Second Opinion Magazine
Healthy Food Choices
by Heather Rothbauer-Wanish
For many people, their dogs are their best friends. They take their dogs with them when they go on vacation; they take their dogs for a walk; and they may even treat them as a member of the family. However, it is surprising to discover how few people really realize what they are feeding these pets. Food choices abound when it comes to feeding your dogs. In fact, the choices can be staggering, confusing, and almost limitless.
One local pet store, Pet Food Plus, thrives on helping people make informed decisions regarding their pets. “The quality of foods available today has increased and so has the demand for quality nutrition,” explained Kirk Sorensen, owner of Pet Food Plus. “I want to know that at any given time, I can point to the best foods out there today and know that we represent those well,” he continued.
While many pet foods today may appear to be organic, natural, or healthy, Sorensen explained that it is important to know several things before you decide on a particular brand of pet food. “I always want to know the main ingredient, the fat source that is used, and how the company operates,” he said. “I really like to know if the company buys the ingredients themselves and manufactures it themselves; it is also important to know if they are buying their ingredients regionally whenever possible. Those things tell me if the company is putting together a product they can be proud of,” Sorensen explained.
Laurie Mumm, a Certified Veterinary Technician and Program Chair for the Veterinary Technology Program at Globe University – Eau Claire, agreed with Sorensen. “Pet owners really need to investigate the ingredients in the pet food they are giving to their animals,” she said. Mumm recommends that pet owners also consider the age of their pets. “The life stage of the animal is important. Puppies have different needs than an adult dog or a senior dog,” she explained.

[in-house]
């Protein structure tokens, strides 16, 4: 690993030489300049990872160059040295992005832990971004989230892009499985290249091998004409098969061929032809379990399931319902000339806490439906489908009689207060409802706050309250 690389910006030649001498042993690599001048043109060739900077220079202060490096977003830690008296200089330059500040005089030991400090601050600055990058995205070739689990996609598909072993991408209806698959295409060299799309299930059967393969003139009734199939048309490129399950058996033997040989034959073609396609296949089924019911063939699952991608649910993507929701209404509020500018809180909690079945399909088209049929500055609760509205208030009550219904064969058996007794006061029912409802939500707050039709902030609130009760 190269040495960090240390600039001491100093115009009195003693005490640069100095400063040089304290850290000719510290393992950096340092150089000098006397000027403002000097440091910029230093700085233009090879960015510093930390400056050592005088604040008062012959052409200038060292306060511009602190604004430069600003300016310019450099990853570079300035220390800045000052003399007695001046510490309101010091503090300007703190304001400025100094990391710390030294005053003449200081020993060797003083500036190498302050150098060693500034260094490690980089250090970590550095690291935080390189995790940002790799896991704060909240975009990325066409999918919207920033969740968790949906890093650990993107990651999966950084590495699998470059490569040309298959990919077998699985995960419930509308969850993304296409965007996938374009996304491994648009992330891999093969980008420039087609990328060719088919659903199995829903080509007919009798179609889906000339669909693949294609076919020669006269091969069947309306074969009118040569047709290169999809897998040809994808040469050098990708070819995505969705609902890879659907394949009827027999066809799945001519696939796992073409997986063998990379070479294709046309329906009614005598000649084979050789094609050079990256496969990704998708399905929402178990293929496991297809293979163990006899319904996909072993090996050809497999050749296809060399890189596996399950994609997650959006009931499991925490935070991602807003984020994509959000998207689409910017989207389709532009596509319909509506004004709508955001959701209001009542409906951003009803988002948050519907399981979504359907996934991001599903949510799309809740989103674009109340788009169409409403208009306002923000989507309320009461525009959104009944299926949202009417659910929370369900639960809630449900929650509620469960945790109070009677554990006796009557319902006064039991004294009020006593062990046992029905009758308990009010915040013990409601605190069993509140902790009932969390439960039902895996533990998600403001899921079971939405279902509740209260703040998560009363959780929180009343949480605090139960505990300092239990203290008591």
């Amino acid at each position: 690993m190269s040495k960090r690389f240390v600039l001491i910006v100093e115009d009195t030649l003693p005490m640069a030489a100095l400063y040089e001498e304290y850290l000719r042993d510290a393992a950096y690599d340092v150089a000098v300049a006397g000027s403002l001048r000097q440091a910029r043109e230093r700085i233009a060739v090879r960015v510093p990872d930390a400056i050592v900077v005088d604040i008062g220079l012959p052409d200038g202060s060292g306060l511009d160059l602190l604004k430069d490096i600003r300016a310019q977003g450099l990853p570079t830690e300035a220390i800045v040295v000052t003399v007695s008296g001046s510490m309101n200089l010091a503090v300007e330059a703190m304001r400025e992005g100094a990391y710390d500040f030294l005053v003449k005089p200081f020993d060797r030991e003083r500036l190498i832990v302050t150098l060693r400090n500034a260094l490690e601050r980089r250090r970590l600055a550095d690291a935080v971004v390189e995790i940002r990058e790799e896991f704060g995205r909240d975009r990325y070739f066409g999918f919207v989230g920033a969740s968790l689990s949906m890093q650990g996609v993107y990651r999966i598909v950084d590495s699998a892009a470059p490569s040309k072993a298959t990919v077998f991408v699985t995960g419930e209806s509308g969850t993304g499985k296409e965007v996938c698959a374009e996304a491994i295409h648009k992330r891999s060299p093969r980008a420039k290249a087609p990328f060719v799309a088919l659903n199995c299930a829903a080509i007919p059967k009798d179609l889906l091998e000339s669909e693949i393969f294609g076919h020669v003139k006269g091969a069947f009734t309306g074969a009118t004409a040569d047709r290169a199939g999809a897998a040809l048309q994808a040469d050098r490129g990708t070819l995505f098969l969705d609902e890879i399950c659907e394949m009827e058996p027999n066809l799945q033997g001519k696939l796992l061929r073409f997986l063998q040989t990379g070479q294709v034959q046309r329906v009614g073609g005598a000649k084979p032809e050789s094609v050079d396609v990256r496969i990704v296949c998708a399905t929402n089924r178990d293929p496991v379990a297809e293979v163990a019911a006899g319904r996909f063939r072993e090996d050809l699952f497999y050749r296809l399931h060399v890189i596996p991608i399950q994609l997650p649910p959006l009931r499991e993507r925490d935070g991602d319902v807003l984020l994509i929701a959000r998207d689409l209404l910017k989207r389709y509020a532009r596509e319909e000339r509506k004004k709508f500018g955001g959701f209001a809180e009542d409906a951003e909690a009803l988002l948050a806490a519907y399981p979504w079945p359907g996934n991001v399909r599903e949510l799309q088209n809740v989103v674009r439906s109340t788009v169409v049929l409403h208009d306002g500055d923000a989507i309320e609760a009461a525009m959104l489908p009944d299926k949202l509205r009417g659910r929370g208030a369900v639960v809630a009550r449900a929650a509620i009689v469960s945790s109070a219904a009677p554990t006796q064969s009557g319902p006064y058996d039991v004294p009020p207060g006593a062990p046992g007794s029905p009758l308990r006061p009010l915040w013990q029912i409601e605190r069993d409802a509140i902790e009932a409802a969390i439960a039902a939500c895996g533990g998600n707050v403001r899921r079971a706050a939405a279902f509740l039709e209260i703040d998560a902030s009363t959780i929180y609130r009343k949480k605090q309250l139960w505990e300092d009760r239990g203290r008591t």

In addition to the life stage of the dog, Mumm recommends considering the activity level of the dog, as well as the optimum weight. “People tend to feed the amount of food that correlates with the dog’s current weight, rather than the food amount that should be given for the optimal weight,” she said. Understanding your pet and its unique needs can make you a better pet food consumer and ultimately leads to better nutrition choices.
In addition to organic pet food choices, many pet owners may be interested in a prescription diet, developed by veterinarians. “Prescription diets are ideal for pets that have specific, known issues,” Mumm said. While prescription diets may be beneficial to your pets, owners must also consider the monetary costs associated with this type of feeding schedule. Mumm cautions pet owners to always consult with your veterinarian prior to making any significant diet changes.
Dog owners should know that the Association of American Feed Control Officials (AAFCO) helps to control the regulations that affect the pet food industry. According to the pets.webmd.com website, this regulating body helps to establish the minimum amount of nutrients needed to provide a complete and balanced diet. However, as quoted on pets.webmd.com, the AAFCO readily admits that defining what constitutes “natural” and “organic” in pet food is very difficult to determine.